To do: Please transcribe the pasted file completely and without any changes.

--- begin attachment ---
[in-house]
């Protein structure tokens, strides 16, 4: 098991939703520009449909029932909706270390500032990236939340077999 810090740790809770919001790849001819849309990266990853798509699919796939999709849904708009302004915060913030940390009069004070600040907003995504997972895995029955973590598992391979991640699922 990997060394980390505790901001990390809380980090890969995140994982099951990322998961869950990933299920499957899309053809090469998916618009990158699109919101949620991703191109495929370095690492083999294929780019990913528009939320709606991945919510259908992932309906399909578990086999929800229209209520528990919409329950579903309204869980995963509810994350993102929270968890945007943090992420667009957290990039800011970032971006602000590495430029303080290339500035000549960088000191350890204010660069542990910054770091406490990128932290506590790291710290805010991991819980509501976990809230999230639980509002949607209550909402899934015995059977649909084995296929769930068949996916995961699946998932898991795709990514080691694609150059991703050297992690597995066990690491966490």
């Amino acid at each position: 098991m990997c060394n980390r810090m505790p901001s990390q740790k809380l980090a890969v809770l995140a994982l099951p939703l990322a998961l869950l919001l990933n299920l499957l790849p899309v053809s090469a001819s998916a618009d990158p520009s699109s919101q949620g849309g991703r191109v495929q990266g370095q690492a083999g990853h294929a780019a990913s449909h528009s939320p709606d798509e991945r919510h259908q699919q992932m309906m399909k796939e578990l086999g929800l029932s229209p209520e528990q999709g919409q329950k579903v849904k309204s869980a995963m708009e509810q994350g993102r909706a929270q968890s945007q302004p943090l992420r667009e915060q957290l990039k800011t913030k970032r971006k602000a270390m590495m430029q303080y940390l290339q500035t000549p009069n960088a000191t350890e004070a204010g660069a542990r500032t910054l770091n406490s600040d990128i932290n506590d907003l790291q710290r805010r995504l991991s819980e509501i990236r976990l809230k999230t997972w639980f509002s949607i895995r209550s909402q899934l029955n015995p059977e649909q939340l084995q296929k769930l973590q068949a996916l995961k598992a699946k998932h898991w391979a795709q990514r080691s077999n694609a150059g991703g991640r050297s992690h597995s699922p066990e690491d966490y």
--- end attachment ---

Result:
[in-house]
């Protein structure tokens, strides 16, 4: 098991939703520009449909029932909706270390500032990236939340077999 810090740790809770919001790849001819849309990266990853798509699919796939999709849904708009302004915060913030940390009069004070600040907003995504997972895995029955973590598992391979991640699922 990997060394980390505790901001990390809380980090890969995140994982099951990322998961869950990933299920499957899309053809090469998916618009990158699109919101949620991703191109495929370095690492083999294929780019990913528009939320709606991945919510259908992932309906399909578990086999929800229209209520528990919409329950579903309204869980995963509810994350993102929270968890945007943090992420667009957290990039800011970032971006602000590495430029303080290339500035000549960088000191350890204010660069542990910054770091406490990128932290506590790291710290805010991991819980509501976990809230999230639980509002949607209550909402899934015995059977649909084995296929769930068949996916995961699946998932898991795709990514080691694609150059991703050297992690597995066990690491966490």
């Amino acid at each position: 098991m990997c060394n980390r810090m505790p901001s990390q740790k809380l980090a890969v809770l995140a994982l099951p939703l990322a998961l869950l919001l990933n299920l499957l790849p899309v053809s090469a001819s998916a618009d990158p520009s699109s919101q949620g849309g991703r191109v495929q990266g370095q690492a083999g990853h294929a780019a990913s449909h528009s939320p709606d798509e991945r919510h259908q699919q992932m309906m399909k796939e578990l086999g929800l029932s229209p209520e528990q999709g919409q329950k579903v849904k309204s869980a995963m708009e509810q994350g993102r909706a929270q968890s945007q302004p943090l992420r667009e915060q957290l990039k800011t913030k970032r971006k602000a270390m590495m430029q303080y940390l290339q500035t000549p009069n960088a000191t350890e004070a204010g660069a542990r500032t910054l770091n406490s600040d990128i932290n506590d907003l790291q710290r805010r995504l991991s819980e509501i990236r976990l809230k999230t997972w639980f509002s949607i895995r209550s909402q899934l029955n015995p059977e649909q939340l084995q296929k769930l973590q068949a996916l995961k598992a699946k998932h898991w391979a795709q990514r080691s077999n694609a150059g991703g991640r050297s992690h597995s699922p066990e690491d966490y």